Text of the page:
If you decide that you don’t want a hot water tank, tankless options are out there. Take a look at some of the pros and cons for a tankless system here.

Overall, a new hot water system will be with your household for many years, and you’ll want to know which one will be right for you.

Call City Wide Plumbing 480-966-8795 and we’ll help you today.

What is Backflow Testing?

By backflow testing No Comments

backflow prevention cage and backflow

You know you have to have backflow prevention assembly testing done like clockwork, but what is it?

In the simplest terms, backflow prevention means maintaining the water flow in one direction.

It keeps waste water flowing away from taps and clean water running to the taps. Backflow prevention provides a continuous stream of fresh water. It also prevents contaminants, such as debris, gases or solids, from backing up into your water supply.

So what makes a water system backflow?

Low water pressure or even higher water pressure on a portion of the system can be enough to trigger a vacuum. This condition can force contaminated water back into the clean water. When a municipality backflow prevention assembly fails, you’ll be asked to boil all of your drinking water for the next 24-48 hours.

Testing is done to make sure the backflow prevention device is working properly. It consists of a full battery of diagnostics designed to measure and gauge how well your backflow prevention assembly works, and whether it remains up to your local legal codes.

Who can do backflow testing?

A plumbing company that’s specifically certified to conduct backflow tests. Companies who have their certification must renew their credentials to stay up-to-date on new requirements and policies that impact public drinking water, health and other important facts to help maintain local water systems.


DIY Plumbing

By plumbing tips No Comments

plumber fixing sink

When you’re a homeowner, you know a plumbing horror story.

Even if you personally never had your plumbing go wrong, you know someone who has. Here are some ways to keep that story from coming home:

1. Know where your shutoff valves are. If you have a leak, you’re going to want to shut the water off before you’re floating.

a. Turn off water using the shutoff valves before doing any repairs.

b. Make sure all of these valves are in good working order before you need to use them.

2. A dripping faucet or a toilet that keeps running can cost you big money in wasted water.

a. For a leaky faucet, remove the handle on the tap that keeps leaking and check the washer. A worn washer may fall apart in your hands or be thin in some spots. Either way, it’s the reason why you couldn’t get the tap to shut off the water completely. Replace the worn washer and reassemble the faucet handle. Note: You probably want to take the old washer to the hardware store to make sure you’re getting the right size and type washer for your faucet.

b. For a running toilet, pull the lid from the tank and check the inside of the tank. The ball or flapper (located at the bottom of the tank) cover an opening, allowing the water to leave the tank when you flush the toilet.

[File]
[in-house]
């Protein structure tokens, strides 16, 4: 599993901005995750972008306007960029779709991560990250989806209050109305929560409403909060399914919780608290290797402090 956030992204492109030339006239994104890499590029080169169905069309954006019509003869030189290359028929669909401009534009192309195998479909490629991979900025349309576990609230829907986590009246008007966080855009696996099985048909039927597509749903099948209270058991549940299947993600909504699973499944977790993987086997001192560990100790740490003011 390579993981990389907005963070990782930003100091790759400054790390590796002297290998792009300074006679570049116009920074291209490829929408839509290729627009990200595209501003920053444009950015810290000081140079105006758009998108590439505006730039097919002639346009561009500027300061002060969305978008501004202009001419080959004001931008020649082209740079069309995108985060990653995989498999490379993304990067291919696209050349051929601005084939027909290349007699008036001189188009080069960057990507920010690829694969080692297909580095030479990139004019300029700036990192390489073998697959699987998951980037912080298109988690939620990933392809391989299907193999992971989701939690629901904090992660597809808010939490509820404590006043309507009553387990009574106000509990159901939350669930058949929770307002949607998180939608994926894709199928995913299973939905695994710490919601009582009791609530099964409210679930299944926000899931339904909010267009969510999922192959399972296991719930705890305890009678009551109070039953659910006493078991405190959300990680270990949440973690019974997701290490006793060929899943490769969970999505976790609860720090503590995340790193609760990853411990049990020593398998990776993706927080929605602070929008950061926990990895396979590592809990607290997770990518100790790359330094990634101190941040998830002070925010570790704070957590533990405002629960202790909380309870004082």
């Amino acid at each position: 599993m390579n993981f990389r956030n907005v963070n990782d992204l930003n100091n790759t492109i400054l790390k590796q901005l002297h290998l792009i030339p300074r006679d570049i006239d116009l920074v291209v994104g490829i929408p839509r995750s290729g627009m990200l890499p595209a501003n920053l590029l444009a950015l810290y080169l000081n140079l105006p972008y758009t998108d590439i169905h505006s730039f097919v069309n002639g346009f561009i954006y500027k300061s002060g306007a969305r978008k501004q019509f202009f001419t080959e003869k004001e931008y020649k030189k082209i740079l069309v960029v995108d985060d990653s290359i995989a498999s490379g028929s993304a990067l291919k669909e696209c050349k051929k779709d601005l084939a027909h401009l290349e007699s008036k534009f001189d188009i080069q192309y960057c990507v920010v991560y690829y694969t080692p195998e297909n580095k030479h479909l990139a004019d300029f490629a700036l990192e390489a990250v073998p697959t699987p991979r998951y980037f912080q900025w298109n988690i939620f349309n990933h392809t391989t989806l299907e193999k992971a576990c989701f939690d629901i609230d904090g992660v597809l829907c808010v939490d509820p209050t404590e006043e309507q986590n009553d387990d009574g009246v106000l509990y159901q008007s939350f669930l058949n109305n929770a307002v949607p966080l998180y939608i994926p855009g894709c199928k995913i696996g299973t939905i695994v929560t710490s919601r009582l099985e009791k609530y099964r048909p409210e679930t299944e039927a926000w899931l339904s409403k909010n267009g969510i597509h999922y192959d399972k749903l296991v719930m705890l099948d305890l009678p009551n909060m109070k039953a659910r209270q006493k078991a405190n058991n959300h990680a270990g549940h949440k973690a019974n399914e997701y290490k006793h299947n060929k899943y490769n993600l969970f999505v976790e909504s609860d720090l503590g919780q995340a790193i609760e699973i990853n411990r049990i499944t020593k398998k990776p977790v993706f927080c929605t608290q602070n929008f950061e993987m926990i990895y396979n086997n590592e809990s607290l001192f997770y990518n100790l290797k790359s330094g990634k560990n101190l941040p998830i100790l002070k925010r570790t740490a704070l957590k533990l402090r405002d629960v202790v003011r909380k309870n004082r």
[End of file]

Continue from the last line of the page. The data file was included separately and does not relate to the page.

• The running toilet might be very simple to diagnose: The chain that lifts the ball or flapper is tangled, meaning the tank never fills with water. As a result, the water continues to run.
  • If the reason the water keeps running isn’t so easily seen, check the float. If it’s set too high, above the overfill tube, then the water in the tank will overflow into the tube, emptying the tank as fast as the water supply tube can fill the tank. Move the float down below the overflow tube so that water levels are about an inch below the overflow tube.

3. Maintain your water heater tank.

a. Drain and refill your tank at least once a year, clearing rust and other accumulated sediment out. This is particularly important if you have hard water.

b. Turn your temperature control down to 120 ͦF.


Call City Wide Plumbing 480-966-8795.

Our local plumbing experts are ready to handle your plumbing problems for you.

Troubleshooting a Stinky Dishwasher

By local plumber No Comments

troubleshooting a stinky dishwasher

Nobody really enjoys washing dishes, but we all appreciate them when they’re clean. That’s why we have dishwashers. But what happens when your dishwasher starts to smell and you’re at that point where you don’t want to open it to put the dirty dishes inside? And what can you do if, after a wash cycle is finished, the smell remains?

Here are some ways to troubleshoot a stinky dishwasher:

Arm yourself with a bit of liquid dish soap and a wet rag, a few sturdy toothpicks, the dishwasher’s owners’ manual and:

  • Check the bottom of the tub, under the lowest rack, where food and other debris may accumulate. Remove any visible particles and wipe the area around the spray arm.
  • Remove the dishwasher filter and empty any accumulated food debris. You may want to rinse the filter before re-installing it, or dip it into mild soapy water and then rinse well with clean water before you put it back, depending on what your owner’s manual suggests.
  • Wipe down the door’s seals and scrub discolored areas with an old toothbrush. If there’s mold, wipe the spots with a soft cloth soaked in a very light bleach solution…but use caution with bleach. Bleach can corrode the insides of stainless steel dishwashers and break down metal and plastic parts. If you plan on bleaching anything, use plenty of water with it and RINSE WELL.
  • So where do the toothpicks come in? To clean out the holes on the spray arm. Clean the holes first using toothpicks to remove lime scale and other build-up; then using the damp cloth, wipe the spray arm. If you have two (one upper and one lower), make sure to clean both.
  • Run the dishwasher on its hottest cycle while it’s empty. Some folks add a commercially available dishwasher cleaner, but basic household ingredients will do the trick, too: an unsweetened lemonade mix packet or baking soda sprinkled around the inside; or a cup of vinegar on the top rack in a dishwasher-safe cup can help deodorize and bring your dishwasher back to a more neutral scent.